Financial Times

Sick of Stocks? Bored with Bonds? Invest in Bob Dylan

Hey Bob Dylan fans: Are you tired of investments that leave you "Tangled Up in Blue"? Well, get ready to stop singing those "Subterranean Homesick Blues": Soon you'll be able to invest in the tambourine man himself.

Olympic Chief Bites Tongue on McDonalds, Coke Sponsorships

Jacques Rogge, head of the International Olympic Committee has backed off his criticism of London 2012 sponsors Coke and McDonald's as promoting unhealthy behaviors and obesity. But with the fat sponsorship contracts at stake, did he really have any choice?

Why More People May Sell Their Gold for Cash

More people have been selling their gold jewelry in the past year, many to cover expenses, others to just to take advantage of record high prices. Prices have dipped a bit from their recent highs, but expect more people to sell in the months ahead, and expect the prices to rise again.

CEO Shuffle: Three Major Corporate Chiefs Step Down

Announcements made late Wednesday and early Thursday revealed that three large companies -- Wendy's, Costco, and Bank of New York Mellon -- are losing their CEOs. And while the first two cases sound like they'll result in smooth transitions, the third comes as something of a shock.

Investment Banks Exploit Volcker Rule Loophole

Investment banks are working around new regulations restricting them from putting their own capital into short-term investments: The Wall Street institutions are sidestepping the Volcker Rule by making direct purchases of securities, companies and properties, which are considered longer-term investments.

FT/Goldman Sachs Book Awards Celebrate Reading in a Digital Age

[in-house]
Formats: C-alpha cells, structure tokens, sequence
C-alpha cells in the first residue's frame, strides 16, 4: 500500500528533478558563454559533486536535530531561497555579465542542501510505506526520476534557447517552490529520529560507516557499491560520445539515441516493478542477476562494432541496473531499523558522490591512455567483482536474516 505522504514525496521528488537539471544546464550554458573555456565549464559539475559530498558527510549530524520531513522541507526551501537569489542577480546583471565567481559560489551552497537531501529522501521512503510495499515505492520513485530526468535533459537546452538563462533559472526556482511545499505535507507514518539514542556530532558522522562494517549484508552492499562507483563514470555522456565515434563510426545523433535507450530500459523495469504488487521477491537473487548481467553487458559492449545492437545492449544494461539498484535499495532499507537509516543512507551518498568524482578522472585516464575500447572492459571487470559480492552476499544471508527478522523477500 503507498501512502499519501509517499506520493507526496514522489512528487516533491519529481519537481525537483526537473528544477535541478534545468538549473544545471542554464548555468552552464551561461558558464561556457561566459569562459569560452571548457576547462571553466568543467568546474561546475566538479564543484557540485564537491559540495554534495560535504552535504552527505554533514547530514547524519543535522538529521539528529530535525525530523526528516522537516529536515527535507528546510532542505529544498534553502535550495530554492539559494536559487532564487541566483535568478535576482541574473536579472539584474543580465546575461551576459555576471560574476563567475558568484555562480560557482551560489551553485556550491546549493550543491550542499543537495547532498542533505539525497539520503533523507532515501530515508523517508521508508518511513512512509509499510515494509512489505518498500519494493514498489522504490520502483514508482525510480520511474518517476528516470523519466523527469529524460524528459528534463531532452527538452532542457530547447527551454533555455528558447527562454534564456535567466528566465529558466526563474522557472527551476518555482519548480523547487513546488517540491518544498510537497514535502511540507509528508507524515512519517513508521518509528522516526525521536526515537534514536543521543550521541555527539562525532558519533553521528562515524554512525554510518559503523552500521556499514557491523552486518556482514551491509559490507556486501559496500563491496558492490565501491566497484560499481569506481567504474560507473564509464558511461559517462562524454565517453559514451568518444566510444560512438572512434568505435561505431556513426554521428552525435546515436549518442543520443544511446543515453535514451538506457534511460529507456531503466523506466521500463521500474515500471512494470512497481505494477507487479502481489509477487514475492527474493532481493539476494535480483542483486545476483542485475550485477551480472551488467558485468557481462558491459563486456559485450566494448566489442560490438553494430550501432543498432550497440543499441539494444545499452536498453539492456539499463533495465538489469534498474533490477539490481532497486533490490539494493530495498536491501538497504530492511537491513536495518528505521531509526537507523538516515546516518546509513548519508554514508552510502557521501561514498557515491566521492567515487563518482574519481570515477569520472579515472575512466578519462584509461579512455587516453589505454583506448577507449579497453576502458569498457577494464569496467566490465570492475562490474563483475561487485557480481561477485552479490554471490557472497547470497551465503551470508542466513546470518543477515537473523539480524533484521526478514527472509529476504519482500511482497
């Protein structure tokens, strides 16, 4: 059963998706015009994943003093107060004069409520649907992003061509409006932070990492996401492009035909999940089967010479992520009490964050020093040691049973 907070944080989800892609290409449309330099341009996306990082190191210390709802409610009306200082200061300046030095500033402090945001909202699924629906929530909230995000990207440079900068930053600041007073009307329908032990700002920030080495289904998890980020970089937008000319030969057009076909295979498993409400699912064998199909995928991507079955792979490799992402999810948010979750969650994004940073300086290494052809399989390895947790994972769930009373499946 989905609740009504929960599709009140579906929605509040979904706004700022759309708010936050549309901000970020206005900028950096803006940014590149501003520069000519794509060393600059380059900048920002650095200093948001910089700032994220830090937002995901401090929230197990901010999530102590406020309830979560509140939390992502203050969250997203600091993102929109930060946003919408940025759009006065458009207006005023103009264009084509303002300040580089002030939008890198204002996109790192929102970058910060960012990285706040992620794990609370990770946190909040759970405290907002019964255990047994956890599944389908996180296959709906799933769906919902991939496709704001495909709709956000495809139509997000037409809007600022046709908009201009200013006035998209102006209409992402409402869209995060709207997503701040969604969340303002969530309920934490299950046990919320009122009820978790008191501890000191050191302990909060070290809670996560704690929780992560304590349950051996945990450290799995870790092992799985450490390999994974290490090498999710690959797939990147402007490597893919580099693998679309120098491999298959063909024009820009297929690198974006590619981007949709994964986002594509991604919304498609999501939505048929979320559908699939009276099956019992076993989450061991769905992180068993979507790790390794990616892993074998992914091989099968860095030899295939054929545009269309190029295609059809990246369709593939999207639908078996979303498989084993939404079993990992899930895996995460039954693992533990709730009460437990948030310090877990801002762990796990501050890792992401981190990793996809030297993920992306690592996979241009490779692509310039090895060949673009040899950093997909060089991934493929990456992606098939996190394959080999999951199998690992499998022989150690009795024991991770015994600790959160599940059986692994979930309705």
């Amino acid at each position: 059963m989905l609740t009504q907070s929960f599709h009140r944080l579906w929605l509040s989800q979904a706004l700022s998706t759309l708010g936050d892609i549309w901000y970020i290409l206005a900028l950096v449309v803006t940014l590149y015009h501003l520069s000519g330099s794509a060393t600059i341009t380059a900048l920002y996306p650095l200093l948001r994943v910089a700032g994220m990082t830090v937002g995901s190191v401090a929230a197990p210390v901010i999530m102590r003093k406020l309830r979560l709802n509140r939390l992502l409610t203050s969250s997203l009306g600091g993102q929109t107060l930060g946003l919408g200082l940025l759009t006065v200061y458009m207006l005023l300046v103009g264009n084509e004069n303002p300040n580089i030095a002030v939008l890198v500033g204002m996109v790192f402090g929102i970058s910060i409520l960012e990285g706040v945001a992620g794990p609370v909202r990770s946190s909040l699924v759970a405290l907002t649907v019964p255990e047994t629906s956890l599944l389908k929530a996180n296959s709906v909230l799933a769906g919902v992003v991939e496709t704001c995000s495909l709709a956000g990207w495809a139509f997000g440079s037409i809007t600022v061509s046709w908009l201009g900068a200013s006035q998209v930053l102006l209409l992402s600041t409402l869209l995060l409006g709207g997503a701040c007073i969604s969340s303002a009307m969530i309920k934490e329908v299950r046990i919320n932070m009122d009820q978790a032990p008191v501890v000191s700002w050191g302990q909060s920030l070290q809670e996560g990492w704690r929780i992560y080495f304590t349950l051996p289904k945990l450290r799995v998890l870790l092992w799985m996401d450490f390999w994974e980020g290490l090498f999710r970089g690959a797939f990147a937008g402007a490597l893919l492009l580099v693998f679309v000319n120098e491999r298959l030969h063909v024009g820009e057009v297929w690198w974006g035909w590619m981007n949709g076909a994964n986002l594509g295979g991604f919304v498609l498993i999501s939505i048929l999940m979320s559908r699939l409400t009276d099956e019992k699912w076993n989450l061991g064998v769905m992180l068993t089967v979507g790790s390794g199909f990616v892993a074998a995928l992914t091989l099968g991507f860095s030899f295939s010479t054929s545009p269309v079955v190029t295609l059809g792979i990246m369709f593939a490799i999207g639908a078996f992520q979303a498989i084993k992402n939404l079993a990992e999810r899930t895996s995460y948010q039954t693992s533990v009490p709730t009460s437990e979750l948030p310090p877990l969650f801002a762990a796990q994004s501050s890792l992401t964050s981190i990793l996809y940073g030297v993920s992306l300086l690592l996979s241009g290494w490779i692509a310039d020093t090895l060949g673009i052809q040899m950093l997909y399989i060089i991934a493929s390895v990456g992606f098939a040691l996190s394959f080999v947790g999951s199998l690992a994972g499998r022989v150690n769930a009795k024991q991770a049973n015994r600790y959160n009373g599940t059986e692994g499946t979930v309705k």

Fault Lines: How Hidden Fractures Still Threaten the World Economy, by Raghuram G. Rajan, took home the honors at the Financial Times/Goldman Sachs business book of the year award. Keynote speaker Vartan Gregorian delivered a rousing speech in which he called the print vs. digital debate a false choice.

Is Immigration Bad for the Economy? Many Say Yes

A new Financial Times/Harris poll finds that many people in the U.S. and Europe -- more than 30%, and in some cases more than 60% -- believe immigration -- not just illegal immigration -- has a negative impact on the economy, jobs and public services.

Penguin and Pearson See Profits More Than Double

Book publisher Penguin has had a very good year so far in 2010, according to its breakout numbers from parent company Pearson's most recent sales report. Sales at Penguin for the period ending June 30 rose 9%, while operating profit more than doubled compared to a year ago.

The Other Cleanup BP Must Work On -- Its Management

When voices such as The Financial Times and Warren Buffett call for an overhaul of top management, including Chairman Svanberg and CEO Hayward, it's time to listen. BP has little chance to regain investors' confidence until it does so.

Pearson Profits Rise on Weak British Pound

Pearson PLC announced a double-digit rise in sales for 2009: a feat in a terrible economy, but one tempered by the fact that this boost comes largely due to a weak British pound. This year, the publisher of the Financial Times, Penguin, and Pearson Education intends to rely again on building sales through that weak currency.

Vikram Pandit escapes the ax yet again

Citigroup Inc. (C) Chief Executive Vikram Pandit has had more close calls than James Bond, and like the super spy he has somehow managed to survive...